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What is your tenor setup?

I'm just surprised that these things have become so expensive.

Julian
Factor in that current mouthpieces are no good, these had a sound tha's unique and on top of that..... Collectors and greedy dealers. Try loking at the price of old Selmers...
 

sideC

Artist in residence
Distinguished Member
Factor in that current mouthpieces are no good, these had a sound tha's unique and on top of that..... Collectors and greedy dealers. Try loking at the price of old Selmers...
Kev, I think you've hit the head on the nail. I take these old pieces out of the box and they seem to have a weight to them that the new one's don't have. Better rubber with more ingredients, maybe? And the finish is very fine compared to the new stuff. I have a lightly used mint Selmer BA alto that has the original Selmer HR Table B mouthpiece in the case. This mpc is just beautiful. The workmanship is like nothing you'll see today.

I paid $425 for my first MK6 tenor in 1973. The horn was used and it was from the 153,xxx series. I sold it for $4000 ten or so years ago when I bought the tenor I have now, which cost $4000. So I'm playing a near mint 103,xxx mk6 for $425 cash outlay.

Life is good.

Julian
 

SOTSDO

Old King Log
Staff member
CE/Moderator
That "better" rubber with more weight...

...might be due to the elemental lead that was once routinely part of the mixture. Old hard rubber/"Ebonite" had lead added, I believe for better machining of the facings, bores and tone holes.

Rubber, in the forms that we use it, is a mixture of various things rather than a chemical compound of them. The rubber itself, a natural plastic, is a chemical with a complex formula, but all of the other stuff added (carbon black for color, sulphur for heat and cold stability, talc for God knows what, and lead as described above) is mechanically mixed with the rubber to give it its final qualities.

The raw rubber (which is runny, gummy substance) and its additives (which these days usually includes some synthetic rubber) are "milled" in a mill consisting of two diablo shaped rollers. When first added, the rubber and the additives can be discerned clearly, but as the rubber "mixture" is sent through the rollers again and again, it gradually mixes everything up to what appears to be a homogeneous product. However, it is all just layered together in infinitely small layers, and (with the proper equipment and heat) it can all be separated again, as bizarre as that seems.

Why do I know anything about rubber? Well, aside from being nosey as hell, I also used to regulate a variety of rubber factories, including tire plants, gasket plants, devulcanizing plants (those took the rubber (old tires, mostly) apart and recovered the raw rubber stock in the process), and others. Fifteen or so years of that and a little of it rubs off.

Rubber facilities are notorious for milling up employees with the rubber stock, as the mills are all manually tended, with the operator manipulating the ball of the stuff as it is worked through the mill. Get too close and you ended up going in with the rubber - not a pleasant experience.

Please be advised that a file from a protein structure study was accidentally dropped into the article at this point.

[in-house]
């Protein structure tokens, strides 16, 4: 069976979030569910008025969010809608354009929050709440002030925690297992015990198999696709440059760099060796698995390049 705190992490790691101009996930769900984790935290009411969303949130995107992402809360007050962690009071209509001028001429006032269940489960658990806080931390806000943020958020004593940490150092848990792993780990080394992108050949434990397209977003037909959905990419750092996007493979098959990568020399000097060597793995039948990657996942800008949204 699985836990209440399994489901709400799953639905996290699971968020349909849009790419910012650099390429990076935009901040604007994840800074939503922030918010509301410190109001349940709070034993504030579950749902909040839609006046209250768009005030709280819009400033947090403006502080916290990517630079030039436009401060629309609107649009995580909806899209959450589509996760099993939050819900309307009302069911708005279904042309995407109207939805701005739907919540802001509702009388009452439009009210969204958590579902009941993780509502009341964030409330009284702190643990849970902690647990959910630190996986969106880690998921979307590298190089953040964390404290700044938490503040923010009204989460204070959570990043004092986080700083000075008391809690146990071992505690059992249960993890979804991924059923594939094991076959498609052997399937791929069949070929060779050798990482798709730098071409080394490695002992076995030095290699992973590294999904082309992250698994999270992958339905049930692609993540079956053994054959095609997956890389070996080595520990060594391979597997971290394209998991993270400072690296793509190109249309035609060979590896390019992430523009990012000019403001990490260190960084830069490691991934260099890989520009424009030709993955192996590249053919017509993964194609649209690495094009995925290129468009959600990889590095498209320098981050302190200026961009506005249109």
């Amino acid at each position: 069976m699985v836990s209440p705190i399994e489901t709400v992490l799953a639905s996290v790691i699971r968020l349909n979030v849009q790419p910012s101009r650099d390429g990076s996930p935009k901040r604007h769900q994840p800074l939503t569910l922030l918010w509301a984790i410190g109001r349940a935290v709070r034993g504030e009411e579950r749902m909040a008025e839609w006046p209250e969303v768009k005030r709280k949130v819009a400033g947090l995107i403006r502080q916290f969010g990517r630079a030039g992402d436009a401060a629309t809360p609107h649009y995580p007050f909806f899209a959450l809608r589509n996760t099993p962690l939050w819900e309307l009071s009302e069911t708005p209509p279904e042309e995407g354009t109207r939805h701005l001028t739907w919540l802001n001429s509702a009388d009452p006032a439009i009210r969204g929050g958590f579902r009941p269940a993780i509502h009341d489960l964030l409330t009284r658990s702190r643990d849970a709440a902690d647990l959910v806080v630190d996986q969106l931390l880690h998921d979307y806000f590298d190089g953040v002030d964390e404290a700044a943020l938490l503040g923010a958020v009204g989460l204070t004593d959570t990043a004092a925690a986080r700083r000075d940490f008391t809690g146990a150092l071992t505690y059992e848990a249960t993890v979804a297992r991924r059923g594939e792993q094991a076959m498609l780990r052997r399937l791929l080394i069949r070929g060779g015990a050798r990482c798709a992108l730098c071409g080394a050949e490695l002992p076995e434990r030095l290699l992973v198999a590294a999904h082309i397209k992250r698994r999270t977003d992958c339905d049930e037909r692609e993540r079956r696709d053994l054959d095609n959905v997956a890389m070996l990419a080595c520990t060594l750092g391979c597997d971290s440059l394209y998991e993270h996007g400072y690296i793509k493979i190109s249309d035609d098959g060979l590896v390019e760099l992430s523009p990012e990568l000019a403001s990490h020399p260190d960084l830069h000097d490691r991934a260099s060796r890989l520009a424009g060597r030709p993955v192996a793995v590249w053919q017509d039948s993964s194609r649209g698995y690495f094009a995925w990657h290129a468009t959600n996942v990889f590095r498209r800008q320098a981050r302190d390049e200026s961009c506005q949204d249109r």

However, the absolute worst was the devulcanizing plant, located south of East Saint Louis IL. A more vile smelling and uncomfortable place to work you could not imagine. However, they fed old tires in one end of the place, and got rubber stock out the other, so it must have been worth the fires and explosions (and our attention) to them.

One more thing about rubber. Although synthetic rubber (the various -prenes that Monsanto seems to produce a lot of) comes out of a continuous process (which has to be interrupted to remove the product), all of the other uses of the stuff are batch fed - i.e., there are no continuous processes involving rubber. This is relatively rare in modern industry - one of the few remaining instances of artisan production of a modern raw material.

I did a surface wipe on a very old Selmer mouthpiece (signature and facing stamped on the facing) with one of our sampling pads and sent it in for analysis. It only came up in the very low micrograms, enough to be a factor if you were grinding or turning the stuff, but not enough to worry about putting it in your mouth. (There are some "authorities" who maintain that there is no safe threshold of lead exposure, but they are considered to be alarmists.)

Just don't drill holes in it or grind your teeth on the bill or biteplate and consume the shavings...
 

sideC

Artist in residence
Distinguished Member
Terry, thank you for that nicely detailed insight into the manufacturing process that goes into the making of a HR mouthpiece. I see that you mentioned ebonite. I have an old HR Woodwind NY bari mpc that is marked "Steel Ebonite." Do you know if the "Steel' they refer to would be the lead content, or maybe something else?

Julian
 
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